Transnational environmental crime – wildlife trafficking, illegal logging, dumping hazardous waste and more – takes an estimated $91-$259 billion bite out of the global economy and has strong ties to organized crime finance, says a new study from Michigan State University and published in Nature Sustainability.
“Transnational environmental crime, or TEC, has become the largest financial driver of social conflicts in the world,” said Meredith Gore, MSU associate professor of fisheries and wildlife and co-lead author on the study. “If it’s not addressed in sustainable development frameworks, these serious threats will undermine development in decades to come.”
A high-profile example of TEC involved a recent joint customs and police sting called, “Operation Thunderball.” The successful endeavor covered 109 countries and arrested 582 suspects. It recovered nearly 10,000 turtles and tortoises, 4,300 birds, 440 pieces of elephant tusks, the equivalent of 74 truckloads of timber and more.
While people and government officials are aware of some these more traditional crimes, they may be surprised to learn about other forms of TEC, and how it connects to peace and security.
“Many of us are unaware of what happens when we throw things away, but in some instances electronic waste is illegally dumped in marginalized countries, and trafficked wildlife that gets past customs can spread zoonotic pathogens,” Gore said. “People are aware of drug trafficking, but what they might not know is that it can be a key accelerant of deforestation; ‘narco-deforestation’ clears forests for covert roads and landing strips.”
Other times, TEC rears its head in the form of illegal taxes. Natural resources that local residents depend on for survival, such as clean water from wells, cooking charcoal and access to fish via docking fees for fishing boats, have become targets for extortion.
While TEC remains a large hurdle to overcome, the researchers point out potential ways to begin dismantling it.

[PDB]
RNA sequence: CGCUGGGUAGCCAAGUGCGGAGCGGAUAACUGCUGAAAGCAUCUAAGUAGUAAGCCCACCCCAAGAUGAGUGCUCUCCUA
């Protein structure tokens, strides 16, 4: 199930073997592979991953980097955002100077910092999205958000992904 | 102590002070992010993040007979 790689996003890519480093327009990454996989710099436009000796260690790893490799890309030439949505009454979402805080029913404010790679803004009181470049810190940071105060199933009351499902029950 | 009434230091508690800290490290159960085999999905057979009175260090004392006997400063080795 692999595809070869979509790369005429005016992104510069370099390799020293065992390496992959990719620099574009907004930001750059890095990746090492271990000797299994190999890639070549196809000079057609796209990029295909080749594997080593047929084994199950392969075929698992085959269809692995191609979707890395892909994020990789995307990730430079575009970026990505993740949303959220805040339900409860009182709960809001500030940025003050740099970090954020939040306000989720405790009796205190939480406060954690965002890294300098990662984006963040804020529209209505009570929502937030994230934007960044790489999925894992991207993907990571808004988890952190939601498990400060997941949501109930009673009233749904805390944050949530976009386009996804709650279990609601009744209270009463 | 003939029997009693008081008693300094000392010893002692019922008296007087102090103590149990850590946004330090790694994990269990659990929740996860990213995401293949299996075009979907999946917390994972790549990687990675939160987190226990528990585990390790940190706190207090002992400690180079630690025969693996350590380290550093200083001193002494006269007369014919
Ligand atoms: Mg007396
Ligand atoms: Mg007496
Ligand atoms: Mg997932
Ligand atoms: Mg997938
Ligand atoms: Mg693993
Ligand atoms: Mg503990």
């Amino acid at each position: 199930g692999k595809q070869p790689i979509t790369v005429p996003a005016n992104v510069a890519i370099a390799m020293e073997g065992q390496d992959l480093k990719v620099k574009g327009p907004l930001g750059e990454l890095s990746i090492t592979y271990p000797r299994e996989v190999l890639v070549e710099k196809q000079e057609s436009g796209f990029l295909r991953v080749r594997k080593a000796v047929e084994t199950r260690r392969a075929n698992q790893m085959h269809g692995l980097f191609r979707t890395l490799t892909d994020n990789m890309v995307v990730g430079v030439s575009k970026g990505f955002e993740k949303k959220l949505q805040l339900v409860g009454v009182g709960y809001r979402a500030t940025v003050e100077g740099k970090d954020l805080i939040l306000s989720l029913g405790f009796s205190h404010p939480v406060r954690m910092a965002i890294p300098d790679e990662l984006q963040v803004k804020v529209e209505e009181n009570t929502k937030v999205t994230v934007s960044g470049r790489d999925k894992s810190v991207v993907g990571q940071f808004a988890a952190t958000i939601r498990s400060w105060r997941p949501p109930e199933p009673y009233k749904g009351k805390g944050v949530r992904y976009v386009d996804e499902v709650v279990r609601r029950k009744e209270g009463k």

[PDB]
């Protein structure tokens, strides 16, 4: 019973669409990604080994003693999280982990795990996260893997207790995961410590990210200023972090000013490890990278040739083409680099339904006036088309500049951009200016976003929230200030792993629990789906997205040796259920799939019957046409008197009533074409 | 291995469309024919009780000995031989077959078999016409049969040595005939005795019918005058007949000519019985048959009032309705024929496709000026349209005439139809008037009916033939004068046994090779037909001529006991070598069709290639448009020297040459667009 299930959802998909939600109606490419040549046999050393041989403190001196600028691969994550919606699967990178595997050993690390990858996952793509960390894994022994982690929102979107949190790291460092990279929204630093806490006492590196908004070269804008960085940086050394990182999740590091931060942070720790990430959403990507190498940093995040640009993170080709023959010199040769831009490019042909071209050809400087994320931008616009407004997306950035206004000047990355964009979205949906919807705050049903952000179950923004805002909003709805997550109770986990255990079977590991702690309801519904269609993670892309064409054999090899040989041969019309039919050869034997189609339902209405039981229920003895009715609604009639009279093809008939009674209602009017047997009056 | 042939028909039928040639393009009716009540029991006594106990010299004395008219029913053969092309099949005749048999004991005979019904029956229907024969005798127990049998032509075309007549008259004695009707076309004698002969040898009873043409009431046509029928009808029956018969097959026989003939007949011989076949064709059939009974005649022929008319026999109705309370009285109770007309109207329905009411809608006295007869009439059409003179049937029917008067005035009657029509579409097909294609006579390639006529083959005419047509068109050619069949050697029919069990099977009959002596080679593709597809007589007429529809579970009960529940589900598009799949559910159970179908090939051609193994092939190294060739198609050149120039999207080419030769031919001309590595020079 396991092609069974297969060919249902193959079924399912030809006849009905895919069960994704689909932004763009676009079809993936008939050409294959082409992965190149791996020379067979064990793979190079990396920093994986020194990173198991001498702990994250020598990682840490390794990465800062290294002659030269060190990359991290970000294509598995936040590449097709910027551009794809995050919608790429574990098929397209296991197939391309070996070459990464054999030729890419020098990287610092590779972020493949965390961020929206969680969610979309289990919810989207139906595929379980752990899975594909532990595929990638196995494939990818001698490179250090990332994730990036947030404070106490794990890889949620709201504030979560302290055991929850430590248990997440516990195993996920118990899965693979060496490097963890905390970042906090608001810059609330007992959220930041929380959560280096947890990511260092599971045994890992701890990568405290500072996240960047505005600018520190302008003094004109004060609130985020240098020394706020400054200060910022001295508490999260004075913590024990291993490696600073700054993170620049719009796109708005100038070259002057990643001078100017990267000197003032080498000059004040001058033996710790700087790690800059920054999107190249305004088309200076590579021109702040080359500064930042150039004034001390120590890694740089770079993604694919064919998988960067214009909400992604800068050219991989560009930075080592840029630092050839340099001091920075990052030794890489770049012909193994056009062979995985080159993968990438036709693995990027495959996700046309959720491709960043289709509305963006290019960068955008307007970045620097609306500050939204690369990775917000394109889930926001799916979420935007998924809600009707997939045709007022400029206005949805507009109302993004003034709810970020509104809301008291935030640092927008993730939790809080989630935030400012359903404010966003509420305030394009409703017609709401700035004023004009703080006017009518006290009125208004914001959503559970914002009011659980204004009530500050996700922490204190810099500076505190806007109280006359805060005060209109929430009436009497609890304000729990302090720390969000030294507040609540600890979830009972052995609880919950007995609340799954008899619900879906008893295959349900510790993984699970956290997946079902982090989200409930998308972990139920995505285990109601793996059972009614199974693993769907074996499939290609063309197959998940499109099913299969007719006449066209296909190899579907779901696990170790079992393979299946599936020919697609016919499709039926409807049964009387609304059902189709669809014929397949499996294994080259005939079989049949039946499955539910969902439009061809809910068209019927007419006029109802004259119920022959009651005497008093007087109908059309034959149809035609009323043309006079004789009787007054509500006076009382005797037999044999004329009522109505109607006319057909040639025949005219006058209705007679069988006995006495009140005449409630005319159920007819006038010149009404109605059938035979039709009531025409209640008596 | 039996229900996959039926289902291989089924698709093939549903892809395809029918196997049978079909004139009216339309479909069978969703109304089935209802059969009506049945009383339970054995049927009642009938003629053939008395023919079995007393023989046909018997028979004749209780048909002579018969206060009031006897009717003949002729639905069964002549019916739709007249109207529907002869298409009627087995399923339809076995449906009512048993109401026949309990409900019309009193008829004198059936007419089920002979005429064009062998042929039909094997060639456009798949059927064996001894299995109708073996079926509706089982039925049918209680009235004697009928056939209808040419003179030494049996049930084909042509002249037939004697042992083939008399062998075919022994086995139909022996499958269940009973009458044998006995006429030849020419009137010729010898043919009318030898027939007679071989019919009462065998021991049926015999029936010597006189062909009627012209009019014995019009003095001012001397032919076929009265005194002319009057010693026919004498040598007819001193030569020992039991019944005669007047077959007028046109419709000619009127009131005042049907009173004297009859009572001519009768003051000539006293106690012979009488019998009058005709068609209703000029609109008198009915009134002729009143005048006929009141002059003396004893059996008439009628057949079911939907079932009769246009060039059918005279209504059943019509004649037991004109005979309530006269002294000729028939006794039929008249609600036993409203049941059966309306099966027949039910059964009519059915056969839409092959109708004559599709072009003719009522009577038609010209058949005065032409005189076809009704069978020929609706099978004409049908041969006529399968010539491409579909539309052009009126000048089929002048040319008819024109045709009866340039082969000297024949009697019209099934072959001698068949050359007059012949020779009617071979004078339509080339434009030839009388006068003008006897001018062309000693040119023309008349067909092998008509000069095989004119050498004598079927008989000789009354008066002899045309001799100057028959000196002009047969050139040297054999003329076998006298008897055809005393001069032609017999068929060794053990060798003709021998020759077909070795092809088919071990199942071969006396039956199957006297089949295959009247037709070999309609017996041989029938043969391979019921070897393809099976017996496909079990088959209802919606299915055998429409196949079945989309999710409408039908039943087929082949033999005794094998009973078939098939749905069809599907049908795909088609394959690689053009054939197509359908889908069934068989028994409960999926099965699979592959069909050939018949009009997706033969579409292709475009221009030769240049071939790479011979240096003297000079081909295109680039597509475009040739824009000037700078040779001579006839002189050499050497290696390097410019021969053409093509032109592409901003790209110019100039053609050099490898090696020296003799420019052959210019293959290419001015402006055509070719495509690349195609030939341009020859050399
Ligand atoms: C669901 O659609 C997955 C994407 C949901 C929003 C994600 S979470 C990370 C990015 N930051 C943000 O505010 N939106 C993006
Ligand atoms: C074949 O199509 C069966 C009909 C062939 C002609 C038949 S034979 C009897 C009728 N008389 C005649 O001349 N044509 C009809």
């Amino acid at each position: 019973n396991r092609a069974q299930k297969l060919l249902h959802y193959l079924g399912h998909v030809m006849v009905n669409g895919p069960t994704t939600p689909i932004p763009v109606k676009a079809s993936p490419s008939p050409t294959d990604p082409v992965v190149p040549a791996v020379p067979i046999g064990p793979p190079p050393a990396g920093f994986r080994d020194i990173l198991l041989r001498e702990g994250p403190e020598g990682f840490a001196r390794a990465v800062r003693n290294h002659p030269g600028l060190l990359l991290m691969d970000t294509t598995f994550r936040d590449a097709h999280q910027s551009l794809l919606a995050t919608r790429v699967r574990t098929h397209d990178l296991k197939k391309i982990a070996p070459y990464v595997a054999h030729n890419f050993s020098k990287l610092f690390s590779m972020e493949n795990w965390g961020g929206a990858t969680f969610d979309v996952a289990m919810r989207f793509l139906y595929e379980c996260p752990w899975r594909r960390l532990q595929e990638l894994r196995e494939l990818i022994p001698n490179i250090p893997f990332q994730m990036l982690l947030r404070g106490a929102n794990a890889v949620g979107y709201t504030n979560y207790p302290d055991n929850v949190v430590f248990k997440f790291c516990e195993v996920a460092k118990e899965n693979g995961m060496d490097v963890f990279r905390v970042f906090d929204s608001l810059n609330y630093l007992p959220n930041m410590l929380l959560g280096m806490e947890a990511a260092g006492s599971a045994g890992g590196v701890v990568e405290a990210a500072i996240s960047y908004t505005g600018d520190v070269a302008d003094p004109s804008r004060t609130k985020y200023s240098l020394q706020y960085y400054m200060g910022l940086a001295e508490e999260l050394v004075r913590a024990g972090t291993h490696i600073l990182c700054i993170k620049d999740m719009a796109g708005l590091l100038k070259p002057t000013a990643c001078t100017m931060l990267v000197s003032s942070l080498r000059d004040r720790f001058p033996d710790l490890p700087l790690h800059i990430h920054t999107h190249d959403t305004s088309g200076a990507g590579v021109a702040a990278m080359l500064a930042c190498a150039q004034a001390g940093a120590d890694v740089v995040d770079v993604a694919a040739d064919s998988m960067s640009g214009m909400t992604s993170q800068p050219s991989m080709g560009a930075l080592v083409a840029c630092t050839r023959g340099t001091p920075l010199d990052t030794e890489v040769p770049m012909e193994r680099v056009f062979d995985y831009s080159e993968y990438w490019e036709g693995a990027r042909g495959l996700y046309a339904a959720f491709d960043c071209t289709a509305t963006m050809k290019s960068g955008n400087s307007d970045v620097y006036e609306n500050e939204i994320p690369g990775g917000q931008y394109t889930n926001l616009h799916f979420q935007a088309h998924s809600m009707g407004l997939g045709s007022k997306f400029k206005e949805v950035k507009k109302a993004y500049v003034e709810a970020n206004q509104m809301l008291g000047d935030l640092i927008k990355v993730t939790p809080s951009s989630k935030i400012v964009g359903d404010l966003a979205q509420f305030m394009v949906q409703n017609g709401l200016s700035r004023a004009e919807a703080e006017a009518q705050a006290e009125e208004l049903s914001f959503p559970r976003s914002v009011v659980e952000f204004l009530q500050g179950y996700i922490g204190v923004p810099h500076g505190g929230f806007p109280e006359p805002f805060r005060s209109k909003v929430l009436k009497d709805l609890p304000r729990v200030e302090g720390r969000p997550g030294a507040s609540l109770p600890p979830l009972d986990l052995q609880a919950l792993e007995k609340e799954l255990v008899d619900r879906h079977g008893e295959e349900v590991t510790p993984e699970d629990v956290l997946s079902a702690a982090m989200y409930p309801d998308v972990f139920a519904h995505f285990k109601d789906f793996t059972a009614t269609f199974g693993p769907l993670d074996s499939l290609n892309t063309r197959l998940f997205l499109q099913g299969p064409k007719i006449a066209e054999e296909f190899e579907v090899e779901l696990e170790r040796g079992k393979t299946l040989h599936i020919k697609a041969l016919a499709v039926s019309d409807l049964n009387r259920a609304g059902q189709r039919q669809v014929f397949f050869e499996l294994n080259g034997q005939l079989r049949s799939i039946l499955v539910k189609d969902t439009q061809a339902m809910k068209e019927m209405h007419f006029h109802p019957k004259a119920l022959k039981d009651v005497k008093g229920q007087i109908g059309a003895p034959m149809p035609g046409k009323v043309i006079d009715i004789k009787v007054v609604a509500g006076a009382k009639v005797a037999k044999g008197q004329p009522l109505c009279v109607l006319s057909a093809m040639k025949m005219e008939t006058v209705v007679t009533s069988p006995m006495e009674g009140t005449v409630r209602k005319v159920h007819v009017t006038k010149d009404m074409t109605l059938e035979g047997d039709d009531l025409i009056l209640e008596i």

Just as Operation Thunderball demonstrated, cooperation between agencies and sharing data can have positive results. Engaging local communities, reducing corruption, closing gaps in restorative and reparative justice, legislative reform and review and capacity building also can help, said Peter Stoett, dean of social science and humanities at Ontario Tech University and co-author.
“We have to evaluate the effectiveness of responses to environmental crime from a variety of perspectives. For example, are militarized responses that punish local communities counter-productive?” he asked. “Are campaigns to educate the public about these crimes too focused on charismatic wildlife species, ignoring corporate criminal activity, such as toxic waste dumping or illegal fisheries? How can countries better cooperate to promote biosecurity while going after those who benefit the most from environmental crime?”
In addition, strategic plans addressing environmental impact assessments can include analyses of potential criminal activity and incorporate measures of potential or actual economic damages related to human security risks.
“There are linkages between environmental security and TEC, and they have serious implications for civil society, governments and international organizations pursuing the 2030 United National Sustainable Development Goals,” Gore said. “So, it’s vital that all interested parties consider these complexities and mitigate the risks as they tackle their strategic sustainable development planning.”
Researchers contributing to this study include scientists from the University of Toronto (Canada), University of Ontario Tech University (Canada), University of Adelaide (Australia), University of Sheffield (U.K.), University of Western Australia, JG Global Advisory, Tel Aviv University (Israel), York University (Canada), EcoHealth Alliance, Northumbria University (U.K.) and University of Tasmania.
(Note for media: Please include a link to the original paper in online coverage: https://www.nature.com/articles/s41893-019-0363-6)